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December 23, 2013

What is Yoga? ~ Keith Molyneaux

As a yoga instructor I often find myself explaining what yoga is and is not, and having to explain why there are so many different styles of yoga and the differences between them.

The different types of people I find myself explaining these differences to also come in numerous varieties; the person who has never heard of yoga, beginners who have interest in physical health, spiritual aspirants who seeks enlightenment, advanced practitioners looking to deepen their practice, and teachers who may or may not know anything about yoga.

For the novice or person contemplating attending a yoga class, the variety of styles can be overwhelming and confusing. And for a person who has never heard of yoga, the idea that they must be able to touch their toes is daunting.

If yoga were as simple as touching ones toes, then we would all be enlightened and in shape.

Anytime I encounter a person who exclaims that they cannot do yoga because they can’t touch their toes, I laugh and normally bend my legs to touch my toes, or grab a stick and poke my feet with it. The popular concepts of yoga advertised in photographs with models who have gumby-like flexibility overwhelms people who can most benefit from yoga and has more in common with image and marketing.

Most styles of yoga that have names are brand names, with different approaches to yoga.

Some of them have the classical components of yoga, and some are merely exercise classes that are called yoga and have more in common with aerobics or weight lifting. And while every style of yoga can have the depths of yoga a person looks for, every style can also be completely lacking in what a person seeks from yoga.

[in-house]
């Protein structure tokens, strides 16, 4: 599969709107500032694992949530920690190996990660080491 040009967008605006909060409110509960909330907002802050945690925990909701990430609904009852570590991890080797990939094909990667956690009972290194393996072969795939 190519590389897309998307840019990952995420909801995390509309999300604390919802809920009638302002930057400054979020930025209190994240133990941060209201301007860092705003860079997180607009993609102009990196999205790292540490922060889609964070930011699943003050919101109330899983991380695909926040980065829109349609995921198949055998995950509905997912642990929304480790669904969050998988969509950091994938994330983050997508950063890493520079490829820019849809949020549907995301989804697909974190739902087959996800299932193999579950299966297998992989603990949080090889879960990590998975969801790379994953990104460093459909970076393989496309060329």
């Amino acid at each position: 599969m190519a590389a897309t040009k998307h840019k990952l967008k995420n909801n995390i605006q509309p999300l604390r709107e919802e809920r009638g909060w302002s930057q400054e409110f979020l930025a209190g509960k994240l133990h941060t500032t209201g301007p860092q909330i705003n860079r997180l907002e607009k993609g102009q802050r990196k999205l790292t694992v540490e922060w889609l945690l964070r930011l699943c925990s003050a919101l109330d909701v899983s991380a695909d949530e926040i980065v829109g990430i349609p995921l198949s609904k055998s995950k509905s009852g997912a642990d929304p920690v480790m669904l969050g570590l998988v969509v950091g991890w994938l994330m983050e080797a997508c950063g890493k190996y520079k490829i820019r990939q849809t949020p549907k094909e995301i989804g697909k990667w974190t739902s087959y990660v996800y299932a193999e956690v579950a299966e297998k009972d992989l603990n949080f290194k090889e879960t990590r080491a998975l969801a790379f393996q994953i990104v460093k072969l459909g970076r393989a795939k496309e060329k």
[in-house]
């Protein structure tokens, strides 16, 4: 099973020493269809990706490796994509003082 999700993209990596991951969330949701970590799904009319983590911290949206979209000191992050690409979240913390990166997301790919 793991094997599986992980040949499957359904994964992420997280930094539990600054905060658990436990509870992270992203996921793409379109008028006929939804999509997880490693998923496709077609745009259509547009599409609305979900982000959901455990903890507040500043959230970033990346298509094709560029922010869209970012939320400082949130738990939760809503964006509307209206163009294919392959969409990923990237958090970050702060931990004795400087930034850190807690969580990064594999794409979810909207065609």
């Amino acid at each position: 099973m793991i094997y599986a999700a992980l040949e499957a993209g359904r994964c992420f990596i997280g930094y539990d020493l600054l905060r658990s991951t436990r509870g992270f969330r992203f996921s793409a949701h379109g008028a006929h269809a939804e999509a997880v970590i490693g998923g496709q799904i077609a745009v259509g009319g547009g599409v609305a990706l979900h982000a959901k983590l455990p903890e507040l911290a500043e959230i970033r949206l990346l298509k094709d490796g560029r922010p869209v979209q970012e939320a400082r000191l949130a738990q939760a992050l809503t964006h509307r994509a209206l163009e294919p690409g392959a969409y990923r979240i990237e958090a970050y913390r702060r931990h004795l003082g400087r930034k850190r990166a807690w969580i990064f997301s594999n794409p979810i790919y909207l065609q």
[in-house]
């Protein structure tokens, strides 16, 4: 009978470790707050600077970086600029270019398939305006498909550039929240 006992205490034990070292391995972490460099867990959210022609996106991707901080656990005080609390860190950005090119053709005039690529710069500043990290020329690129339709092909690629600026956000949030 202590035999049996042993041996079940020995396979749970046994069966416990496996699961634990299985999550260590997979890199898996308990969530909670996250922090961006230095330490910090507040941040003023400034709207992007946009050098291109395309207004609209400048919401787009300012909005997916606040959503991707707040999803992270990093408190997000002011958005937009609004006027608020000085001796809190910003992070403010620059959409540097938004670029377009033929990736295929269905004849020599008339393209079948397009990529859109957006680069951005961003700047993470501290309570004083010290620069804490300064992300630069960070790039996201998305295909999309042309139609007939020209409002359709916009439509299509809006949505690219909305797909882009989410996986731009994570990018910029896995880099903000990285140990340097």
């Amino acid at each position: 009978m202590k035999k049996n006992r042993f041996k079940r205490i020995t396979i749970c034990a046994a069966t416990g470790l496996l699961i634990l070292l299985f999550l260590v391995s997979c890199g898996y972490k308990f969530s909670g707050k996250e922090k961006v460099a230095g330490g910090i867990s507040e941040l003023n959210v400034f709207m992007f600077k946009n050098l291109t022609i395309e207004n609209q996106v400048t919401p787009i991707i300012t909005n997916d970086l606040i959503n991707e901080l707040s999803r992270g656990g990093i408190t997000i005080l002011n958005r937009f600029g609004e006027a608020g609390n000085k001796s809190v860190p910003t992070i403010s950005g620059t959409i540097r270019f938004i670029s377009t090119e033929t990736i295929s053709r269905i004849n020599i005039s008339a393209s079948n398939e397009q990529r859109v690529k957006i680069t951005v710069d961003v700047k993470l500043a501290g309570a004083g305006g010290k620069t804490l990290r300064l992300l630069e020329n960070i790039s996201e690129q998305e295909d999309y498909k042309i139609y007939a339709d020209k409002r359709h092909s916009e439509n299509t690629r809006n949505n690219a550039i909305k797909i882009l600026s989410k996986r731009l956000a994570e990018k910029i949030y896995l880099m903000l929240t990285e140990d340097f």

The attitude and perspective a person brings to their yoga class is what they will find.

The person who looks for strength and flexibility in a yoga class will find that. And the individual who seeks for spiritual fulfillment may also find that.

A class is as complete as the student who shows up to the class that is best suited for them, combined with the knowledge and experience of the instructor who may or may not have the ability to support and sustain the students who arrive in class. Some yoga instructors share yoga, and others are exercise instructors, and it is up to the student to know what they want to find, and to keep looking if they have not found it.

Fortunately, a classical text of yoga exists that clearly explains what yoga is.

The Yoga Sutras of Patanjali clearly explains in its second sutra that “Yoga Chitta Vritti Nirodaha. Which translates that yoga is ceasing the modifications of the mind, or stopping the identifications of the mind, or being liberated from the cycles of mental action.

I put this into action with the belief that an authentic yoga class will calm and sooth the nerves and assist you in knowing the truth of yourself, and to be at peace with who you are.

The medical community agrees that stress is the source of all sickness.

And people attend yoga classes to become healthy and to find a sense of balance and well-being.

If the yoga class is stressful, then it will have zero health benefits. And a bigger influence than the style of yoga is the approach to yoga the instructor takes. The attitude of the person leading the group has the biggest influence on a class than anything else. And for the beginner, that first yoga instructor will shape their perspective and attitude towards yoga for years, if not their lifetime.